5 Household Remedies to Remove Stubborn Holiday Stains

Luckily, those pesky stains are much easier to remove than you may have thought

Holiday Stain remedies

If you have kids or pets, you know how hard it can be to avoid the inevitable messes and spills all over the carpet and furniture. In fact, a sofa will see an average of 1,663 spills over the course of its lifetime.

During the holidays, it's possible that the number of stains we see may increase. With company coming over for dinner, you may find yourself trying to nix stubborn stains more often.

Luckily, those pesky stains are much easier to remove than you may have thought. Here are some tips for getting rid of holiday stains:

Red Wine

During the holiday season, it's common for many people to warm their bones with some red wine. But as the night goes on and a couple of toasts have even made, it's also common to find some red wine splashes on couches and carpets.

The remedy is simple enough. First, dry and dab up the liquid so the stain doesn't penetrate even further. Mix one tablespoon of household dish soap with one cup of hydrogen peroxide. Add warm water and use a sponge to dab the stain with the mixture. Once the spot is thoroughly soaked, you can dry the area and watch the wine spot disappear.

Lipstick on Napkins

Holiday dinner celebrations give us an excuse to break out the fine china and cloth dinner napkins. The problem with using these napkins is that they stain easily. Lipstick stains can be especially tough to remove, but not to worry. You may not have known, but nail polish remover can do much more than remove your manicure.

For cloth napkin stains, soak a paper towel with nail polish remover and blot the stain. Once you think the job has been done, wash the napkin with regular detergent and rinse. Continue this process until the lipstick stain is gone.


When it comes to oil stains, timing is everything. Since water and oil don't mix, you won't have any luck simply rinsing the stain out. Instead, immediately cover the stain with cornstarch and let it sit for about an hour, until the oil has been absorbed. Shake the cornstarch off and then soak the fabric in a mixture of dish soap and hot water. Run the fabric through a normal wash cycle after that, and the stain should no longer be visible.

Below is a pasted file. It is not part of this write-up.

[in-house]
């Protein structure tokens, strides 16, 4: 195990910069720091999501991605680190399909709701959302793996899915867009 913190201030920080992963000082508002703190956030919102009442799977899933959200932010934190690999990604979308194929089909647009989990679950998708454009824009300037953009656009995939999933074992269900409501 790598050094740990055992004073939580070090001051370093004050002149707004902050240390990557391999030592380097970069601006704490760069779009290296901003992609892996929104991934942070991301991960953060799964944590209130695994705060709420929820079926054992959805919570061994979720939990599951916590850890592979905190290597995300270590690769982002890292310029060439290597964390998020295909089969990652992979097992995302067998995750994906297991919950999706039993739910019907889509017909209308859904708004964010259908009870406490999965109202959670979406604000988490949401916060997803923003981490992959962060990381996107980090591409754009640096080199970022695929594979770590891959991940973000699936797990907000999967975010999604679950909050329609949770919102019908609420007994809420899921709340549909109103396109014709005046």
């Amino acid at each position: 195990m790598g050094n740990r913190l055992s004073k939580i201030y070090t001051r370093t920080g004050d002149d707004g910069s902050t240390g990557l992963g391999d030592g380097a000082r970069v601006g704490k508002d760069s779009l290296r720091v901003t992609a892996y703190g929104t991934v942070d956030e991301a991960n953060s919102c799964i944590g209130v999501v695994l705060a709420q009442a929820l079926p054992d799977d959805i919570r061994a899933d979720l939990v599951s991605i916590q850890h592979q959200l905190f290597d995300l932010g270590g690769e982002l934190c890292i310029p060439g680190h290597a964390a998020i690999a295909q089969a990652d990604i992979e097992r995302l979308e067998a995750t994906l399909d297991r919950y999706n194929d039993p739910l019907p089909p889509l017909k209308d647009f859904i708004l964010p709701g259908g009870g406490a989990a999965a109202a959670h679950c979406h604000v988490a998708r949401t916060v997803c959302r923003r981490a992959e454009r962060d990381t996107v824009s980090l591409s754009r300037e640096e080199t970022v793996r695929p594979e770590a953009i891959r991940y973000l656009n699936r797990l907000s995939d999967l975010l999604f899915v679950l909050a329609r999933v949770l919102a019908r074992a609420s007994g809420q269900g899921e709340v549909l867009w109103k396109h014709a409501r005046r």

Rings on Your Tabletop

Guests who don't use coasters can leave unsightly rings on your tabletop from various beverages. You can dissolve these rings by wiping them with a damp paper towel or cloth and then using a non-gel toothpaste to rub the ring. Wipe it down again, and the stain should be gone.

For really stubborn stains, mix together toothpaste and baking soda instead.

Cranberry Sauce

Cranberry sauce is a delicious, but messy, dinner addition. If you happen to drop some off your spoon and into your lap or onto your shirt, you may think that your garment is done for. Instead of losing hope, rinse the stain off with cold water and pre-treat it with your go-to stain removing solution. Pop it into the washing machine and check on it regularly to see if the stain has lifted. Do not put it into the dryer until the stain has been completely removed; otherwise you may not be able to lift it at all.

Note that these remedies aren't foolproof. For example, leather sofas do not always react well to water for cleaning purposes. For leather, use an oil or wax-based cleanser to lift the stain and moisturize the fabric. However, these solutions can be a good guide to consult when the party’s over.

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LouAnn is pursuing a Master's Degree in creative writing while she works on a graphic novel. When she has a rare moment of free time, she loves to write about social issues like body positivity, parenting, and mental health.